3. 3 ILLUSTRATION 06-03 3) Make the base of the tree wider and fill it in with your 6B pencil. Observe that the trunk of the tree is very narrow at the top and gradually gets wider closer to the bottom. You strengthen the trunk of the tree by drawing it wider and anchor the trunk of the tree in some earth. 4) Before you begin adding branches to your tree take a few minutes and practice drawing curved raggedy lines as in Illustration 06-04. Draw the raggedy edges before you add darker shading to the inner sections of each branch. Not very much of your paper (maybe none at all) is visible in the center of the branches because there are lots and lots of curvy lines. Drawing with loose raggedy lines, creates realistic looking branches on a tree. ILLUSTRATION 06-04 Copyright to all articles, images, text, projects, lessons and exercises within this drawing class belong to Brenda Hoddinott and may not be reproduced or used for any commercial purposes whatsoever without the written permission of Brenda Hoddinott. E-mail bhoddinott@hoddinott.com Web sites http://www.finearteducation.com and http://www.drawspace.com
  4. 4 ILLUSTRATION 06-05 5) Add a few tiny branches at the top of the tree trunk. Keep in mind the old expression “Less is more”! It is easy to add more branches later if your tree looks too sparse, but erasing branches (or sections of branches), which are too full or thick is almost impossible. ILLUSTRATION 06-06 6) Add a few slightly larger branches in the upper section of the tree trunk, below those at the top. Branches on trees tend to become progressively larger the closer they are to the base of the tree. Copyright to all articles, images, text, projects, lessons and exercises within this drawing class belong to Brenda Hoddinott and may not be reproduced or used for any commercial purposes whatsoever without the written permission of Brenda Hoddinott. E-mail bhoddinott@hoddinott.com Web sites http://www.finearteducation.com and http://www.drawspace.com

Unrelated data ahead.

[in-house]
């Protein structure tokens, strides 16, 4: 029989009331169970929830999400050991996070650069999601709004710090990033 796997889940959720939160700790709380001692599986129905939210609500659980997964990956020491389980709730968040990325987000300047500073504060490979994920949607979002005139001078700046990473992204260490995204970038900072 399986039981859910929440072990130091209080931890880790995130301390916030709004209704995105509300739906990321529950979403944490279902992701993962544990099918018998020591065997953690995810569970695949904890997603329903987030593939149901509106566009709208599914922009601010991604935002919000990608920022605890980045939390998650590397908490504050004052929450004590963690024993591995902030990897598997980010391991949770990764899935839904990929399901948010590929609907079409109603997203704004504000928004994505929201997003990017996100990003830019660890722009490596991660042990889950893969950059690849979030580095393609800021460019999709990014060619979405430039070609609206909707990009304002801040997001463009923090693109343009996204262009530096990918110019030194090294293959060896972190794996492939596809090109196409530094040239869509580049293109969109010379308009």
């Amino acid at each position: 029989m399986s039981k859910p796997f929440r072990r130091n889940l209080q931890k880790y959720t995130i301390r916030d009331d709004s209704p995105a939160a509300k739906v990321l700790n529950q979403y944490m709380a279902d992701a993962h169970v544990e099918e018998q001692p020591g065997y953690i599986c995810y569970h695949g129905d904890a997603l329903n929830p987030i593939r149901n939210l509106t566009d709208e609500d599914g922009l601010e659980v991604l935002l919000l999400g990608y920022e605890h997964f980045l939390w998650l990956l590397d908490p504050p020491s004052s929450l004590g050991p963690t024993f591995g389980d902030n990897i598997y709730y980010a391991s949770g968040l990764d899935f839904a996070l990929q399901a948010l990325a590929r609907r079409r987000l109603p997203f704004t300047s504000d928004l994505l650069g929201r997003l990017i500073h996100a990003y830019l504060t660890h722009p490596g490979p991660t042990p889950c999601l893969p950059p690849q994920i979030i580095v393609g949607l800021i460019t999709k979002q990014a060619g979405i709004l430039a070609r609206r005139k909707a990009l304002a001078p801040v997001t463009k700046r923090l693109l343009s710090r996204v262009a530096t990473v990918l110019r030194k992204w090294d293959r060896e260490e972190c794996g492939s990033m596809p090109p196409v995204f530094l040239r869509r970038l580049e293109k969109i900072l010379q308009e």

5. 5 ILLUSTRATION 06-07 7) Add larger branches growing from the center section of the tree trunk. While branches on trees are usually larger closer to the bottom, you can’t always tell this by looking at a tree from one perspective. Some branches may be partially hidden behind the tree and others may be at the front of the tree. ILLUSTRATION 06-08 8) Add large branches to the bottom section of the tree. For a more realistic looking tree, I drew some of my lower branches (on the left) smaller than others above it. Copyright to all articles, images, text, projects, lessons and exercises within this drawing class belong to Brenda Hoddinott and may not be reproduced or used for any commercial purposes whatsoever without the written permission of Brenda Hoddinott. E-mail bhoddinott@hoddinott.com Web sites http://www.finearteducation.com and http://www.drawspace.com